Today Sir Stephen Bubb presented his final report in his trilogy of reports into learning disability care. It seems a long time ago that the Winterbourne View Concordat collapsed and Sir Bubb was tasked with the transforming care programme. Today marked the end of Bubb’s input. Where are we?
Most of the recommendations from the first reports still stand but today Sir Bubb introduced two further ideas. Firstly, an LD Commissioner is needed to bring all the interested parties together and to hold those parties to account. The second recommendation was to have a national PBS standard for all care workers.
A Commissioner may not be a bad idea but we shouldn’t hold our breath that there will be much holding to account. When Jeremy Hunt announces that he hasn’t the power to intervene at Southern Health, will an LD Commissioner have any more success. Will an LD Commissioner be able to hold to account those invisible, silent LA commissioners who always get off Scott free whenever there’s a national LD scandal.
As for having a national Positive Behaviour Support accreditation… I know the PBS possee will jump on me but having a PBS qualification would be a single reason for me not to hire a support worker. A PBS badge wouldn’t get within a mile of my job spec.
What has the LD world made of Sir Blubb’s last course? Alistair Burt rather dismissively announced that there is currently another action plan being drawn up. Just what we need – another action plan. The Department of Health gobbled up and spat out Sir Bubb with their usual bland, empty statement. Professor Richard Hastings unsurprisingly jumped on the PBS announcement and preened as he saw some serious nest feathering in the pipeline. Harold and Hilda, who are back together again, called for…..stuff. (It’s funny how Harold and Hilda never mention they were key members of the original concordat. Must have slipped their minds). And thousands of LD people and their families across the country nutted their living room walls.
Everything is dehumanised. Everything is presented as so complicated and challenging. Processes and buildings loom large. People hardly appear at all.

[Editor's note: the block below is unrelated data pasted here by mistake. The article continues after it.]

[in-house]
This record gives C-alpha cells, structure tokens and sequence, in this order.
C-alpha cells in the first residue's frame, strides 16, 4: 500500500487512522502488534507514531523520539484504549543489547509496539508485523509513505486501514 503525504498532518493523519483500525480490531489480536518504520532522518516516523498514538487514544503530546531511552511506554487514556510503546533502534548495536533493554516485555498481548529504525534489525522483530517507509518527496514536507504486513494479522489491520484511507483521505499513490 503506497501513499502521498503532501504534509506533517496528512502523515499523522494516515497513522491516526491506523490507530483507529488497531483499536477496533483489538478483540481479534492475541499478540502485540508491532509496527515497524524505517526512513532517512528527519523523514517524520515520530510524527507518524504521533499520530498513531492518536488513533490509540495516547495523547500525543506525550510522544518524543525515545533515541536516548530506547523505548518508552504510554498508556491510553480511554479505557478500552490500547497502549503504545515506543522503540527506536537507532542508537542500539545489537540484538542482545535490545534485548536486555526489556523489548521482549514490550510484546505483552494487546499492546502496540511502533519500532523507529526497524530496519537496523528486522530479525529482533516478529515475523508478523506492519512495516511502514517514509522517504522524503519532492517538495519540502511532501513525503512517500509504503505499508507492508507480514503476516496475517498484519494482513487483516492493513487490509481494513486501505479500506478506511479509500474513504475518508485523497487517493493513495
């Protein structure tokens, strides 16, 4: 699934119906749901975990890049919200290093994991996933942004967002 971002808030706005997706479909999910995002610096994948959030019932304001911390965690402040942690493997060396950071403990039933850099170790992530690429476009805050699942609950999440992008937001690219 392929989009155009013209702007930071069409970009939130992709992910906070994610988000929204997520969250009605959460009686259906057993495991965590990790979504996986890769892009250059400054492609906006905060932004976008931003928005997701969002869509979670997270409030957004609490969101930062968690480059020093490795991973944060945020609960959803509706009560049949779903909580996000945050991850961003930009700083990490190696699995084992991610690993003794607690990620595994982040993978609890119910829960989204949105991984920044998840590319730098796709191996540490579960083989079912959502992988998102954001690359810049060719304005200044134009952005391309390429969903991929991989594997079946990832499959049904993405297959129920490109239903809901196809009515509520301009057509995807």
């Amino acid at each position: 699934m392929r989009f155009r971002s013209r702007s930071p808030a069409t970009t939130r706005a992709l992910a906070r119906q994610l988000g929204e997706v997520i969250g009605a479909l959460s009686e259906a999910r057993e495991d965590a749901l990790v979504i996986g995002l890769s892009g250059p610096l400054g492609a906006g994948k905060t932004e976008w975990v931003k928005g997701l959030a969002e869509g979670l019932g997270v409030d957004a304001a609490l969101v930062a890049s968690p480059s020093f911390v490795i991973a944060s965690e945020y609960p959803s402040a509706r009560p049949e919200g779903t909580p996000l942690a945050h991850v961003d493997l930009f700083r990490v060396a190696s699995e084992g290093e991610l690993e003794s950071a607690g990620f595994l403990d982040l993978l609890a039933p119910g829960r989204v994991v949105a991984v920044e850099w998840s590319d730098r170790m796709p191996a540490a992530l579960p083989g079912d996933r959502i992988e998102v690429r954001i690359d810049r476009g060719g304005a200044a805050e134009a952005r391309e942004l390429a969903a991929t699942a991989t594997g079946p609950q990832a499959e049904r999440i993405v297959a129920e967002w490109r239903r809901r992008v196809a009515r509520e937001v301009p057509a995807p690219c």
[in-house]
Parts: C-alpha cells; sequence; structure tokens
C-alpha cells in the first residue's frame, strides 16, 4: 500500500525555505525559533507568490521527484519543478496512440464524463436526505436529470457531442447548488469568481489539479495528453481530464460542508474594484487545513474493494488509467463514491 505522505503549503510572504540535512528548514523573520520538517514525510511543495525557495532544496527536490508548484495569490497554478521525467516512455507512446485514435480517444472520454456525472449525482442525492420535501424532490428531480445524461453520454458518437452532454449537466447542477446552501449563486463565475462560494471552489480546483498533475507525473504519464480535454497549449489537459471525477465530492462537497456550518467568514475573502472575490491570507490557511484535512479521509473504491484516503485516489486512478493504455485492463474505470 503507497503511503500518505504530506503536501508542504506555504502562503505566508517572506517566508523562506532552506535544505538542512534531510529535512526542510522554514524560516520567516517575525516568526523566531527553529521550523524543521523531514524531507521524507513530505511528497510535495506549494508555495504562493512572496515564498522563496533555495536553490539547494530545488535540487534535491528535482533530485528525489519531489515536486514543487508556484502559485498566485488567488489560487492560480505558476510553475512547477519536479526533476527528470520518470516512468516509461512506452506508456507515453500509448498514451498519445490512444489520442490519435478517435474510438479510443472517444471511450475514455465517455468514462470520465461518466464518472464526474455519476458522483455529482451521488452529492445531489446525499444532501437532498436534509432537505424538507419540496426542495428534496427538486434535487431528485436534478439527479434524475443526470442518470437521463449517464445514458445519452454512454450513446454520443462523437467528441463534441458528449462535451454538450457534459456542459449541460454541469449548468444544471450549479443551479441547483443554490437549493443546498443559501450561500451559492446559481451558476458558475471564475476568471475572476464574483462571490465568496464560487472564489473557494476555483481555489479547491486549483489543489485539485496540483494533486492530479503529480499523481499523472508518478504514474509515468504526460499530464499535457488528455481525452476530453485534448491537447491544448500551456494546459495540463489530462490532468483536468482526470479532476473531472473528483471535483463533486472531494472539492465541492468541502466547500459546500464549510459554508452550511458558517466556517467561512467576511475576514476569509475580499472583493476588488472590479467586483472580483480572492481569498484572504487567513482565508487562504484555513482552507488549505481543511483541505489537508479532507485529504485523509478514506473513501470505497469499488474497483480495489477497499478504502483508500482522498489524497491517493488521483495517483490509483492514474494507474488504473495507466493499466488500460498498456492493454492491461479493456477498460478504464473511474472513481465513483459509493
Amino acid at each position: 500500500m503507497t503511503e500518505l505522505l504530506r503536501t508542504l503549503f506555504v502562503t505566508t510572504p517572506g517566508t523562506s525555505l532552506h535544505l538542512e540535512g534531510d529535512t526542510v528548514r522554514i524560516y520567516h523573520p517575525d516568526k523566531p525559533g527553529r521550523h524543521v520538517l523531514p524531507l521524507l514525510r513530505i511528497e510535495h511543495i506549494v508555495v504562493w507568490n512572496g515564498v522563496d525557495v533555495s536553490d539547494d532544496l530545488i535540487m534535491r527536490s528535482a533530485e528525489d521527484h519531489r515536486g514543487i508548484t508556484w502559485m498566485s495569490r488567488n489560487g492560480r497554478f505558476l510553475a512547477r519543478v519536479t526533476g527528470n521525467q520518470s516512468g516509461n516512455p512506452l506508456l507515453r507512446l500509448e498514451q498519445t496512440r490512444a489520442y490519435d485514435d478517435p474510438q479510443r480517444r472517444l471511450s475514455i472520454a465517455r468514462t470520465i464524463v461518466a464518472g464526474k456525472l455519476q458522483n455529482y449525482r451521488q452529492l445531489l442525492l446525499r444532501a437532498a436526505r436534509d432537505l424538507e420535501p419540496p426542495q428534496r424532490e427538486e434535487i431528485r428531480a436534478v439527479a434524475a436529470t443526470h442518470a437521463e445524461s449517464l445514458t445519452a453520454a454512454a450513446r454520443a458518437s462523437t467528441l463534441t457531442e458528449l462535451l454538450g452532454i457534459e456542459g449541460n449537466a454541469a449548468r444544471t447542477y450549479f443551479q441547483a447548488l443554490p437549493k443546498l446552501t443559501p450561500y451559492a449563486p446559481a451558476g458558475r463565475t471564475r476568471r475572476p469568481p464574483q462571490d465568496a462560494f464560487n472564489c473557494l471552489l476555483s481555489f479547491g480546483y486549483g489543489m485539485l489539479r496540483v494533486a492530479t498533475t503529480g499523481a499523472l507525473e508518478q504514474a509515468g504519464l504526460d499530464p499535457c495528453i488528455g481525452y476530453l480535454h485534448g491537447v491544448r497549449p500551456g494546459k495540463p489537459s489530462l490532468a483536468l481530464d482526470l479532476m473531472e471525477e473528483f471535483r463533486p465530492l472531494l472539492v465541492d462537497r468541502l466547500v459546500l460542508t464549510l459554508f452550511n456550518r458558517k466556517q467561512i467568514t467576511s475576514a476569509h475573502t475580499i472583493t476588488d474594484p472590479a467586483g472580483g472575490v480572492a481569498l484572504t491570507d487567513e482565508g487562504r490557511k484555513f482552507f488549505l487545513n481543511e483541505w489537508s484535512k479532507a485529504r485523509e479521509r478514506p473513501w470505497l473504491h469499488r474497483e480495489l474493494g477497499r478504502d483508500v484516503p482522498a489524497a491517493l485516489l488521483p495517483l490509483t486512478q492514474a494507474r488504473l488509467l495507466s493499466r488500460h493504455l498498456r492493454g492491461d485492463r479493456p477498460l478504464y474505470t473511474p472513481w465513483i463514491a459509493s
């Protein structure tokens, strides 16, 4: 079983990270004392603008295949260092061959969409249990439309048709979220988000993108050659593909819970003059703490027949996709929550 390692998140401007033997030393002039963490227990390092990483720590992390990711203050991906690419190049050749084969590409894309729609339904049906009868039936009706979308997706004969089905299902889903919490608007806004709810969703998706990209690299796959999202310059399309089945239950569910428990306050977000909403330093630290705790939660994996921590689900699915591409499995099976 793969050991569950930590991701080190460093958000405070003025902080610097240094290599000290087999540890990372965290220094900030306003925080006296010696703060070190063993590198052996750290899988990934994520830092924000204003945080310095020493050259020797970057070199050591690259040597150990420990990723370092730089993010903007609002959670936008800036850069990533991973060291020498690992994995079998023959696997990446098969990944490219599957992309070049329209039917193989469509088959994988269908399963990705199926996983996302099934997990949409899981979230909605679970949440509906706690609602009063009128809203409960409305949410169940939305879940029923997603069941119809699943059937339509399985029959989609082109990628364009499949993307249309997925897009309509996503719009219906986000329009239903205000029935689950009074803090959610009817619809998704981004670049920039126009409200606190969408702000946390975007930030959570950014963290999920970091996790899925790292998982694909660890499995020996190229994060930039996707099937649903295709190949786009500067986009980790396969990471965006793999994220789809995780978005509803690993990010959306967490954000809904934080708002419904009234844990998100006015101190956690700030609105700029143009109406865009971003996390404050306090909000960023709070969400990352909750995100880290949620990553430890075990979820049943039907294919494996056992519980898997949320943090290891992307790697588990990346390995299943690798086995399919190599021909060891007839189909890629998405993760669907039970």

Let’s pare all this back. What do people need? A home. A support package. That’s it.
A home shouldn’t be too difficult. Either the person moves back to the home from whence they came or they move to a new home. The homes already exist. Not units. Not placements. Real actual homes. Given Steven’s current situation, I had a look for two bed properties locally this morning. I found 37 possibles. In one small village. No more fudging – the homes are there.
What about the staff? I think it’s a real shame that there isn’t a national register/directory of care workers. I can search the internet and find individual counsellors, plumbers, personal trainers but I can’t find any support workers. The reports always bemoan the lack of training. But don’t we have to take a leap of faith and let people learn on the job. I want someone skilled to work with Steven and aren’t that interested that they’ve worked with a man with dementia in Croydon. My requirements in a support worker initially are embarrassingly straightforward:
1. They need to be interested in Steven.
2. They need to understand that Steven’s human rights are the bedrock.
3. They need to be willing to throw themselves into pretty much anything that interests Steven.
4. They need to be interested in learning and their own personal & professional development.
5. They need to have a good sense of humour.
That’s it. Specifics can be learned as they learn about Steven. Great that you’ve done lots of courses about autism but I want you to engage with my son, not a case study. You are employed to be a co passenger on his journey. Let him navigate. Let him drive. You’ll learn loads and you’ll have a bloody good time.
Back to Bubb. As the waitresses clear away the black pudding smeared plates and the cleaners Hoover up the last of the croissant crumbs, what happens next? Who knows. We know there’ll be another action plan. Fair play to Sir Stephen, at the last knockings he attempted to join the dots and referred to the Mazars report.
Sadly, therein lies the clue to what happens next. What’s happened since Mazars? Absolutely fuck all. Except a deliberate and purposeful suppressing of any action. Mark Lamb wrote today that more taskforce, more action plans and zilch change is a form of psychological abuse of learning disabled people and their families. He’s right. Despite your gut instinct and the knowledge of years of experience, it is human nature to hope. The players know that and use that to maintain their power.
Now that the Bubb breakfasts are history, there is likely to be a surplus mountain of bacon. I suggest we fill our faces. We need our stamina because the change is only going to come from us.